Jordanhill Community Council




In the summer of 1975 when the concept of Community Councils was first suggested in Glasgow, a public meeting was held in St Thomas Aquinas School and a Steering Committee was formed.   Prior to 1975 an old system of local “ward committees” (based on electoral wards) had largely fallen into disrepute although some areas of the city had active residents’ groups.   Jordanhill had no such formal groups.


The first activity of the Steering Committee was to determine the boundaries for our new council.   Jordanhill is a well-defined residential area but at the outset there were approaches from many residents in Claythorn (the area east of Crow Road including Whittingehame Drive and adjacent streets)  who felt they should be part of our council.      This was understandable since Jordanhill School catchment includes Claythorn, many members of the Jordanhill churches live in Claythorn and there are close connections through scouts, and tennis clubs etc.


JCC area mapA well-attended public meeting was held in Anniesland College in 1976 to discuss this matter and it was clear there were mixed views.       Some residents felt that Claythorn should be a Community Council on its own even although there were only some 600 houses in the area, whereas others felt there would be strength in numbers by joining with Jordanhill  (around 2100 houses).     However the meeting agreed that each household should be sent a voting paper with options (including the possiblility of joining with Kelvindale) and the result of the referendum was to set up Claythorn Community Council on its own, totally separate from Jordanhill Community Council, (JCC).


Community Council Activities


Community Councils are statutory bodies which are formally consulted on matters such as planning applications and other public concerns.     However there is a general feeling within most community councils in Glasgow that although the City Council pays lip service to community councils by “consulting” them, any opinions expressed by residents are often ignored.   For this reason it is difficult to retain active public-spirited members.        Council departments often take many weeks to reply to formal correspondence.       Executive Directors of various Council Departments have been granted remarkable powers and elected City Councillors no longer have the control which existed in the past.


The elected City Councillors often attended the monthly meetings and the Police regularly sent officers to report on crime updates.     Meetings were open to members of the public but there were many occasions when only committee members attended.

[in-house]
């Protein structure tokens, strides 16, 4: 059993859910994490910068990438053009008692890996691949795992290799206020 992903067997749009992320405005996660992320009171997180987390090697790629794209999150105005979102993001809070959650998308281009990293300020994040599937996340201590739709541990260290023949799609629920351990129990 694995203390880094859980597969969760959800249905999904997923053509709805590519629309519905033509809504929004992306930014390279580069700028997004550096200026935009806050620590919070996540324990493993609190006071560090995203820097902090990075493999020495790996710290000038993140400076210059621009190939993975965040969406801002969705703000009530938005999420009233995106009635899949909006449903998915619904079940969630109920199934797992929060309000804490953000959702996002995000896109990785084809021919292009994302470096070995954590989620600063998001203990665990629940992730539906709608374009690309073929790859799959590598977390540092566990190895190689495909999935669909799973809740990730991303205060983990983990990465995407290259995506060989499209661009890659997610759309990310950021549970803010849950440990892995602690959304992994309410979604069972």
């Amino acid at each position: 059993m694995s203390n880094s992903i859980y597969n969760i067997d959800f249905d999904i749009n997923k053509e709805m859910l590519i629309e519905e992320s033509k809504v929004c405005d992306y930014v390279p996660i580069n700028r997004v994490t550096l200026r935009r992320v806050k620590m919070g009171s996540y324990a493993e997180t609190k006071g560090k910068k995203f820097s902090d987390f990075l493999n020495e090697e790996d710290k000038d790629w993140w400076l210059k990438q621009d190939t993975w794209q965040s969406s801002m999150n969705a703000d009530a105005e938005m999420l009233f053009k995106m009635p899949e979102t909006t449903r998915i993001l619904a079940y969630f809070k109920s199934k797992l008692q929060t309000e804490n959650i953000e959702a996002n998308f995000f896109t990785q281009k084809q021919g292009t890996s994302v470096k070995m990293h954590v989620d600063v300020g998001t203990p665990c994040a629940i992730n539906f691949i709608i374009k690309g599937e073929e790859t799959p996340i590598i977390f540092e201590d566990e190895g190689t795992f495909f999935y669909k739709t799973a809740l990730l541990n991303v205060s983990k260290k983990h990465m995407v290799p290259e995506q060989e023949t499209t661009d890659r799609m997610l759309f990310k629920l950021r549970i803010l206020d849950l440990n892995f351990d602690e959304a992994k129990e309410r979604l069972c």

In earlier years when the JCC constitution allowed for 21 members, all positions were filled and there were organised local activities including an annual Fun Run for charity, garden competitions, a swimming club and ceilidhs in Woodend Bowling Club Pavilion.       Gradually over the years however interest has waned and there was difficulty in attracting new members. The constitution was amended to include only 10 members.


JCC met on the first Monday of the month from September to June (i.e.10 times a year) in Jordanhill Church Hall.     


In 2004 I set up the first JCC website where local information and the minutes of meetings were available.     I was Secretary of the original steering Committee in 1975 and apart from a few years in the early 1980s, I was the Honorary Secretary of JCC for just short of 40 years.


Recent developments


In the autumn of 2015 there were only six active members in JCC so the City Council organised a recruitment procedure which resulted in four new members being elected and introduced at the November 2015 meeting.


Unfortunately the following two meetings in December 2015 and January 2016 were acrimonious, resulting in the six original long-serving members (including me).plus one of the new members resigning immediately after the January meeting.      This left just three members (each elected just three months earlier), but In order for a community council to function under the City Council’s rules, it must have a minimum number of four members.       JCC therefore ceased to exist.      I removed the website.


The City Council once again organised a recruitment procedure which resulted in a further six new members and a completely reinstated Jordanhill Community Council thus emerged on 4 March 2016.           


Updated 22 March 2016